Last week, I found out that a former coworker and fellow toastmaster had passed away after a battle with cancer. It has been about a year and a half since I lost saw her at the Summer Toastmaster Leadership Institute for our local district. I had just completed a training seminar when she told me the news. I said the typical awkward things you say to someone after they tell you some bad news. That would be the last time I saw her. It was also around the time I took a break from toastmasters. I’d gotten involved in too many clubs and felt burned out.
For the past few weeks, before finding out about her passing away, I had thought about contacting her and joining a local toastmasters club again. Then I found out the news in a Toastmasters email.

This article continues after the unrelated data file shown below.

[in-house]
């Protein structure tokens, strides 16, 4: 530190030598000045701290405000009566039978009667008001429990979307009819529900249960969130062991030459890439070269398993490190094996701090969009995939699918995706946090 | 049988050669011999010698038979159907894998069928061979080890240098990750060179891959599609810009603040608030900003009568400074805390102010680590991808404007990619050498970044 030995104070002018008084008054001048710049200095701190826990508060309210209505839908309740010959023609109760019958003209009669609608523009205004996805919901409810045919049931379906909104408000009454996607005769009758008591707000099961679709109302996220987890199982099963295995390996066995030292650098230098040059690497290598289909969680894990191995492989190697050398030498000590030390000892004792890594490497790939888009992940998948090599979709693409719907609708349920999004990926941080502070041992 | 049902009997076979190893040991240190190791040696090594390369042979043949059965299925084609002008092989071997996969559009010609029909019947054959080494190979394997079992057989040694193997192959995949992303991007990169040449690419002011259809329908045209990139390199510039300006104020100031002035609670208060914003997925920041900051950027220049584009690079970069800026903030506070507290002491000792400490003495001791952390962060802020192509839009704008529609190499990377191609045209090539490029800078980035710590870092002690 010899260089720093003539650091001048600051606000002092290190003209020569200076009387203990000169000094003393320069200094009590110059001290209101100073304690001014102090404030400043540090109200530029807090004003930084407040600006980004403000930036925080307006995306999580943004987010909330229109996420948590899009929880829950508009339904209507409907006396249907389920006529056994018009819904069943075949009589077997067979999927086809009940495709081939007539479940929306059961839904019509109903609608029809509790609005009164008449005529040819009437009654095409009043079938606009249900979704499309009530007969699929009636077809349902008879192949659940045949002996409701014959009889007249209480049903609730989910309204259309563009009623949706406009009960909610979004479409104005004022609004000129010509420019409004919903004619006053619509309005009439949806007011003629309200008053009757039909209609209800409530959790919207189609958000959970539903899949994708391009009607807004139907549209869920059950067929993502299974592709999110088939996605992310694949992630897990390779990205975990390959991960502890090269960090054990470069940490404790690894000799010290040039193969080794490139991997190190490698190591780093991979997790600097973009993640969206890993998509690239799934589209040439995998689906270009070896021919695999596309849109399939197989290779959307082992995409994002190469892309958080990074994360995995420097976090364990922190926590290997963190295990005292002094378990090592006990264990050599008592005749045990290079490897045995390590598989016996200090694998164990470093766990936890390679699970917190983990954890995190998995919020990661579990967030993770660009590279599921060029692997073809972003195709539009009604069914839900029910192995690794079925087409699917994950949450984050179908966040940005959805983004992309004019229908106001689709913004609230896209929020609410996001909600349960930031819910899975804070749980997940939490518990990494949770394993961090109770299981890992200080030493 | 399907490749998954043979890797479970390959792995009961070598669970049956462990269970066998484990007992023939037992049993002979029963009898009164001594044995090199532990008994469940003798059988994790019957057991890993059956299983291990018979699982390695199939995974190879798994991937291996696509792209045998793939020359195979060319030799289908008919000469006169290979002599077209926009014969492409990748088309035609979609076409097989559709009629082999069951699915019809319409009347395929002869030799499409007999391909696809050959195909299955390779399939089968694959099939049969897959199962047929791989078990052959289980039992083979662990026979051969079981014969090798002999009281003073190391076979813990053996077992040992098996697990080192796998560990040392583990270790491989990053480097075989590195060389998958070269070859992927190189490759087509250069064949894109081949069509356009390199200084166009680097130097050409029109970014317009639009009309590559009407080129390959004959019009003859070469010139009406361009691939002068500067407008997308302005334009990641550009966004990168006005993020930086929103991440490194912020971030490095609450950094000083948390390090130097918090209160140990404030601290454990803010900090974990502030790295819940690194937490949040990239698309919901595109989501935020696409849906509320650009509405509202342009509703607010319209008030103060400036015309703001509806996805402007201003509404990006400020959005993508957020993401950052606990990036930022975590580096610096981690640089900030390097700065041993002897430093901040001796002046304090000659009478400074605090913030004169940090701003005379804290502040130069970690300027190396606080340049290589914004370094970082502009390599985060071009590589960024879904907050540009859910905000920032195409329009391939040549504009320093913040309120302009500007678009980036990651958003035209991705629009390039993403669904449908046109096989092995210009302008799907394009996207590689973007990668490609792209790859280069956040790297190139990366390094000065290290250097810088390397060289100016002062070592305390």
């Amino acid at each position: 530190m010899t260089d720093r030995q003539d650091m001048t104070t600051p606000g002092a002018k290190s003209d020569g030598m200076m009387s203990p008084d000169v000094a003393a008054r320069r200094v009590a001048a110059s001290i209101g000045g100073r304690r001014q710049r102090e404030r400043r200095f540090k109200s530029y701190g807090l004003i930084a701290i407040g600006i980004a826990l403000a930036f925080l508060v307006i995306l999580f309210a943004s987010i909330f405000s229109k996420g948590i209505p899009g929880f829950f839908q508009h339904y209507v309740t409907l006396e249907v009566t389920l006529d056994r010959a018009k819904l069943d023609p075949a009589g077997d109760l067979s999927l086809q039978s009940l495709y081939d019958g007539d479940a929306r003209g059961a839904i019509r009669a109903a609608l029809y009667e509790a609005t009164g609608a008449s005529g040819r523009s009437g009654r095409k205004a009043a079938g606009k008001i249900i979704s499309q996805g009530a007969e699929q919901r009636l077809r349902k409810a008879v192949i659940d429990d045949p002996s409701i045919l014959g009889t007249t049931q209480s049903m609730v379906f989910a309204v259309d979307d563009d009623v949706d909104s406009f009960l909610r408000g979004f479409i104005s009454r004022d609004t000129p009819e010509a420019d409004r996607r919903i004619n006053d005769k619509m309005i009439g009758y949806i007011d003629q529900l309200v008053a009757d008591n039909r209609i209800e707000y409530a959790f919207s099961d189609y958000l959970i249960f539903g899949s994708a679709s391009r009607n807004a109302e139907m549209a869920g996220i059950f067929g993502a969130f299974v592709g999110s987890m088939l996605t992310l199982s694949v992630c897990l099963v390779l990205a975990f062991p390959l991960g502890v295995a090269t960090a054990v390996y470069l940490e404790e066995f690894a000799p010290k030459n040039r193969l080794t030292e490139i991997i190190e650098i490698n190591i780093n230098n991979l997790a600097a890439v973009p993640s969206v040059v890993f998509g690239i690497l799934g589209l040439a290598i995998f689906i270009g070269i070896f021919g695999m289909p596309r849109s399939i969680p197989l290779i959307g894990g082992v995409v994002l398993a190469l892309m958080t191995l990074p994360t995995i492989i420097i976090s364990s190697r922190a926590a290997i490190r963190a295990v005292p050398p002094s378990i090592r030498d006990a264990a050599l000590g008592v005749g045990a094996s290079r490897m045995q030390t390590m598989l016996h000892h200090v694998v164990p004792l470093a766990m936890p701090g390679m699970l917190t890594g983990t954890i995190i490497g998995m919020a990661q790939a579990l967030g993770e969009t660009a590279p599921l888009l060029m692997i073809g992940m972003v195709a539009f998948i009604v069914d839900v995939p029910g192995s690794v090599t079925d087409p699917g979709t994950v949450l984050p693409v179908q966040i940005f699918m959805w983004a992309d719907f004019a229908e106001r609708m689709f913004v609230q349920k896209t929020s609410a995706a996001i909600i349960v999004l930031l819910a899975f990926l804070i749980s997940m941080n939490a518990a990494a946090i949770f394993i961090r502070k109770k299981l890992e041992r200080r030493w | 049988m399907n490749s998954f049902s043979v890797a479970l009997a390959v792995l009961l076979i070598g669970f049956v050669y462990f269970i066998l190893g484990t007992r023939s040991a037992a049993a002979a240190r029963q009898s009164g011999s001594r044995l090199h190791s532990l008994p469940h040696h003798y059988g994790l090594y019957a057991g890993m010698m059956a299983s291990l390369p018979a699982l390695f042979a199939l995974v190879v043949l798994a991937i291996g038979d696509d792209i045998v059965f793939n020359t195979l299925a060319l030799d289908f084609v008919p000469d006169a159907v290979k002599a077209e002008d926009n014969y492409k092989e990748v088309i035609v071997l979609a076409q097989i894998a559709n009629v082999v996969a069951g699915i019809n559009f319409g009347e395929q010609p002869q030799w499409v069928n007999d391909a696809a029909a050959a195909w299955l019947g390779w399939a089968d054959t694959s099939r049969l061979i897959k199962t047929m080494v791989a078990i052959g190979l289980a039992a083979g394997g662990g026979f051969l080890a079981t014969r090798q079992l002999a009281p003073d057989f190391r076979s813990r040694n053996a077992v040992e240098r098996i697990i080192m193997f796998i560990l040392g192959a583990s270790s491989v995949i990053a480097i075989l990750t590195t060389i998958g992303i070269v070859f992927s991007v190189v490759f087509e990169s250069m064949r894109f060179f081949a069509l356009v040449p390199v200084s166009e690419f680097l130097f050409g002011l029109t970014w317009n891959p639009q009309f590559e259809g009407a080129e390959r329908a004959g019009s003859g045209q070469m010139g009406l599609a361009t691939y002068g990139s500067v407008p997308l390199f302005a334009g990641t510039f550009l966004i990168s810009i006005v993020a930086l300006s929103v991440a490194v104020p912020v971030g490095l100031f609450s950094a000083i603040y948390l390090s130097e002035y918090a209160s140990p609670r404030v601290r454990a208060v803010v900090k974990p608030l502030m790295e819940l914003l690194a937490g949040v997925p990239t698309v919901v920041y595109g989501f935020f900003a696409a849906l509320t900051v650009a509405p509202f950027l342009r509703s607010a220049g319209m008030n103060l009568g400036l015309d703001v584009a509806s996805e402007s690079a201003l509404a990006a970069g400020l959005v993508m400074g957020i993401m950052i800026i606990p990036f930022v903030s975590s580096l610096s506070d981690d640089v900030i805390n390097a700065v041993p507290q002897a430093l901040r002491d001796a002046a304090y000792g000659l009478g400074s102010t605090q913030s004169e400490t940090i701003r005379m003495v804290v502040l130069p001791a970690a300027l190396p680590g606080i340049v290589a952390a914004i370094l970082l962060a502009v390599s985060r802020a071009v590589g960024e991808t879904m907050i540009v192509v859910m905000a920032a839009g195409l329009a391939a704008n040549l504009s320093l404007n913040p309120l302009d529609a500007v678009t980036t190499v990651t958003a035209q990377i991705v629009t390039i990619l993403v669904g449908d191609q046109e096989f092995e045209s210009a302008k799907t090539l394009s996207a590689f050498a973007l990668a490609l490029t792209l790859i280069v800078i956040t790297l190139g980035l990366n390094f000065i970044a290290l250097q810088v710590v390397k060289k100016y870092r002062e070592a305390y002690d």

This event has me thinking about generosity, specifically the generosity of my former coworker. She had a big impact on my public speaking. One of the most important impacts she made was simply being a person to give good constructive feedback on my speeches. If you’ve ever found this person you know it is so valuable. To find someone that cares about your improvement, who takes an interest, and isn’t hurtful when you’re at your most vulnerable. This is why I’m writing about my former coworker today but what made her a special person is that she had done this exact same thing for hundreds of people.
She impacted the lives of hundreds of people. That’s what helping others does. When you positively impact someone’s life, they don’t forget. They care and they’re sad when you’re gone.